Weeknight CookingHow to CookItalian CookingDinner, FasterMeat

This Recipe Will Make You Rethink the Way You Sear Steak

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Brown the meat on high heat first, then cook it longer on slow heat. That is the way that many chefs in America, who are trained in the French ways of cooking, learn to prepare steak.

But I've often watched Italians cook their meat following the opposite—and, for many of us, the counterintuitive—method: low and slow rather than hard and quick.

Slow-Cooked Rib Eye Topped with Spicy Harissa Carrots
Slow-Cooked Rib Eye Topped with Spicy Harissa Carrots

I adapted this technique for my apartment kitchen because I hated searing a steak in the pan, spattering grease everywhere and inevitably setting off my fire alarm. In the winter months, when many of us have forgone the grill for the stovetop, a less messy method is a relief.

You’ll come away with a very tender, very evenly cooked, medium-rare steak with a browned, well-seasoned exterior (if you love your steak rare, however, this probably isn’t going to work for you).

When I started researching this technique, I saw some recipes for “reverse searing” that involved using the oven. But I think you have more control of the cooking process, and can keep the interior rarer, if you cook it in on the stove, so that only one side of the meat is cooking at any one time (in the oven, it's cooked from all sides).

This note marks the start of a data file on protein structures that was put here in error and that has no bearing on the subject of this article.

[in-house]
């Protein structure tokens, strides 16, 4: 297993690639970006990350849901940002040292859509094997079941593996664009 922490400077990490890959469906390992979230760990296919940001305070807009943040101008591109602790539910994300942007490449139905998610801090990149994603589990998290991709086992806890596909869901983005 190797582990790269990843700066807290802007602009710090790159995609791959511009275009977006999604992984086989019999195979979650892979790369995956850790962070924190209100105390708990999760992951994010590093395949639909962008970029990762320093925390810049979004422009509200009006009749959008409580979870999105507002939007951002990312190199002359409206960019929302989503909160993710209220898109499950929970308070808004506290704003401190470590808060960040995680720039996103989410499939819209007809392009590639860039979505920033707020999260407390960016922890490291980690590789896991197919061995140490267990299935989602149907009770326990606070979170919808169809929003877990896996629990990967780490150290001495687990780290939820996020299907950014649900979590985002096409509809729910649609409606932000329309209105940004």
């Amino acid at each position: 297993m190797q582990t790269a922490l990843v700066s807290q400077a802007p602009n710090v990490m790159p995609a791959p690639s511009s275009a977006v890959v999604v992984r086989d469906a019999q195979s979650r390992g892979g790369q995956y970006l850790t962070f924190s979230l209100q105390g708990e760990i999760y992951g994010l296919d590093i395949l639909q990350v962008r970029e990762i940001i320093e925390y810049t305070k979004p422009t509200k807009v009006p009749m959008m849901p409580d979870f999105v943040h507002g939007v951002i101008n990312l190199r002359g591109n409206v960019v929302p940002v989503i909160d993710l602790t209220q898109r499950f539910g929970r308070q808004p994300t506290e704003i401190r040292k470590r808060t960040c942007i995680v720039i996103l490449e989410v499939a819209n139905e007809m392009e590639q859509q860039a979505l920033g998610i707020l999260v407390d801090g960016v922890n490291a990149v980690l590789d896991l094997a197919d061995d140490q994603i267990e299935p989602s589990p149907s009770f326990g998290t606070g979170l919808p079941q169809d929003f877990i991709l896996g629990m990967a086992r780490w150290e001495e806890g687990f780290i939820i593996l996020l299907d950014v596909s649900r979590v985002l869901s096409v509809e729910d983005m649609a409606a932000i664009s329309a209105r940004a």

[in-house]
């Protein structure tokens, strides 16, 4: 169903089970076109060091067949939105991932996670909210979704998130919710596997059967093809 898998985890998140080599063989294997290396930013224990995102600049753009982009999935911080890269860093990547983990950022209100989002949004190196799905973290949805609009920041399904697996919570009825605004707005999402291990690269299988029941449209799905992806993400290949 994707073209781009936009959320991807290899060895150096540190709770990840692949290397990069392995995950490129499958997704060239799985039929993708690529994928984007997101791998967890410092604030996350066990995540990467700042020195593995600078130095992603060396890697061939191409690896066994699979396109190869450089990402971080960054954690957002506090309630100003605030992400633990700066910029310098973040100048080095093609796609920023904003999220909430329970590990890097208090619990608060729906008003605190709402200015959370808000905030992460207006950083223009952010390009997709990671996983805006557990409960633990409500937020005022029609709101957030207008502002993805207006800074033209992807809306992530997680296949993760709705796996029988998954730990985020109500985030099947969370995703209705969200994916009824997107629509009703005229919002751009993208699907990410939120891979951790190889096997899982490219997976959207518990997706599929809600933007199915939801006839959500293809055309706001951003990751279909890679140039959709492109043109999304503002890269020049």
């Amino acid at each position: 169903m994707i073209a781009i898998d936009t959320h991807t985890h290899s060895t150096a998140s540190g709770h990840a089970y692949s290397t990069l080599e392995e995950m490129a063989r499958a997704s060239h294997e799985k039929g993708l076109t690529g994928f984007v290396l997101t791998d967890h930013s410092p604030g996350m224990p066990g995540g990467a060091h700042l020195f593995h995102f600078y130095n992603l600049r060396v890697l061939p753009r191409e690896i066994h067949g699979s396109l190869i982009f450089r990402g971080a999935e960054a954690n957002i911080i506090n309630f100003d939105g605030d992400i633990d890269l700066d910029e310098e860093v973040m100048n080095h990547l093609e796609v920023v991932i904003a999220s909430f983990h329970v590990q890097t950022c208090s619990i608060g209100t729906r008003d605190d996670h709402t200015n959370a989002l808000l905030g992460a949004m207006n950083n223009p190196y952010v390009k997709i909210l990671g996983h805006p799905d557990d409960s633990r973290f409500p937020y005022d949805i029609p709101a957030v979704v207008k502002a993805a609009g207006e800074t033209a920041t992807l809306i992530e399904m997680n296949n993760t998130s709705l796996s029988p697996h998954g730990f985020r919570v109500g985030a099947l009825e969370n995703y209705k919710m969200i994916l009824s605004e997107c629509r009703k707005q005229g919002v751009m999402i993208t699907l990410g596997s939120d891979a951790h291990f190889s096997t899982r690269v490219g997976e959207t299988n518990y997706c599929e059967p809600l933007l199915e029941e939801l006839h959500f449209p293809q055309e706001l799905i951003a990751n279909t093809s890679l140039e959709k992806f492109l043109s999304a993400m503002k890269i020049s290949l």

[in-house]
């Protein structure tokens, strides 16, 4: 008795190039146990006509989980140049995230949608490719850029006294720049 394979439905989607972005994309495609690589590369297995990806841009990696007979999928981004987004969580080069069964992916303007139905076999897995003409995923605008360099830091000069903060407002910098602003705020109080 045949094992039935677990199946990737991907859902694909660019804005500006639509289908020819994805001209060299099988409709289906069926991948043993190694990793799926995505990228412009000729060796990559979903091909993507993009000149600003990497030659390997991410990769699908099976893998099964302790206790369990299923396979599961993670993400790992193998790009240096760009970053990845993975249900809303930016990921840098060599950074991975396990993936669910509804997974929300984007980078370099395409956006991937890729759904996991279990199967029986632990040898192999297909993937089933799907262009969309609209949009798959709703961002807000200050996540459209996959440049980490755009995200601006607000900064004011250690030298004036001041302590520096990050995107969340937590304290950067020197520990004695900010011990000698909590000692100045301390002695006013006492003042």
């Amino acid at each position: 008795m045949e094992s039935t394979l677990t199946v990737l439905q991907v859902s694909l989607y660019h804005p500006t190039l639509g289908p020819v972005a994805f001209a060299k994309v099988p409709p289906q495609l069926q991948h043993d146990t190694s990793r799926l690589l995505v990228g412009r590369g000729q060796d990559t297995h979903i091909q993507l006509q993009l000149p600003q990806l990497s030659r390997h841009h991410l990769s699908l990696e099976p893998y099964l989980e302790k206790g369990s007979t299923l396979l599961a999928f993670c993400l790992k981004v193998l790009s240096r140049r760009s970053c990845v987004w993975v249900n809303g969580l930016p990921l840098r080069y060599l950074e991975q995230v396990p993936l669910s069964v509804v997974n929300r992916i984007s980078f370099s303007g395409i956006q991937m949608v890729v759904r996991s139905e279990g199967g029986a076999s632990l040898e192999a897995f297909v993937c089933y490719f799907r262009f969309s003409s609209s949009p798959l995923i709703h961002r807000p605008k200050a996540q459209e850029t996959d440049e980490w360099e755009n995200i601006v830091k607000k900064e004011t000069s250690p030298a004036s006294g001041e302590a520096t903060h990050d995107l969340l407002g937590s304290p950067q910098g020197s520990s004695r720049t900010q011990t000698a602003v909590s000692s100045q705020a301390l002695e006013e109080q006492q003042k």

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Everything You Need to Know About Rib Eye by Cara Nicoletti

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Another tip I picked up in Italy is not to salt the meat until the outside is cooked. Italians believe that pre-seasoning beef even just seconds before it goes into the pan will pull the juices out and take away tenderness. It may or may not be true (I am not a scientific cook, just an intuitive collector of recipes and techniques that appeal to me), but I like the vivid contrast that salting the beef immediately after cooking creates—the crust is crisp, brown, and salty, while the inside is tender and almost sweet.

As always, you will want to rest this steak before slicing into it. I like to serve steak with a crisp green or shaved root vegetable salad to contrast with the richness of the meat.

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Slow-Cooked Rib Eye Topped with Spicy Harissa Carrots

71ac0add b9dd 45dd 87f6 3be6244a2f8b  unnamed Sara Jenkins
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Serves 2 to 4

For the steak:

  • 2 tablespoons extra-virgin olive oil
  • One 2-inch-thick bone-in rib eye, at room temperature
  • Salt and pepper
  • Equipment: 1 heavy-bottomed and ideally well-seasoned cast iron pan

For the spicy grated salad:

  • 2 to 4 medium carrots, peeled
  • 1 teaspoon sea salt
  • Juice of 1 lemon
  • 1 tablespoon harissa (as always, I prefer the occasionally elusive Moulin Mahjoub harissa)
  • 2 tablespoons extra-virgin olive oil
  • 2 tablespoons chopped flat-leaf parsley
Go to Recipe

How do you cook steak indoors without making an oil-splattering mess? Tell us in the comments!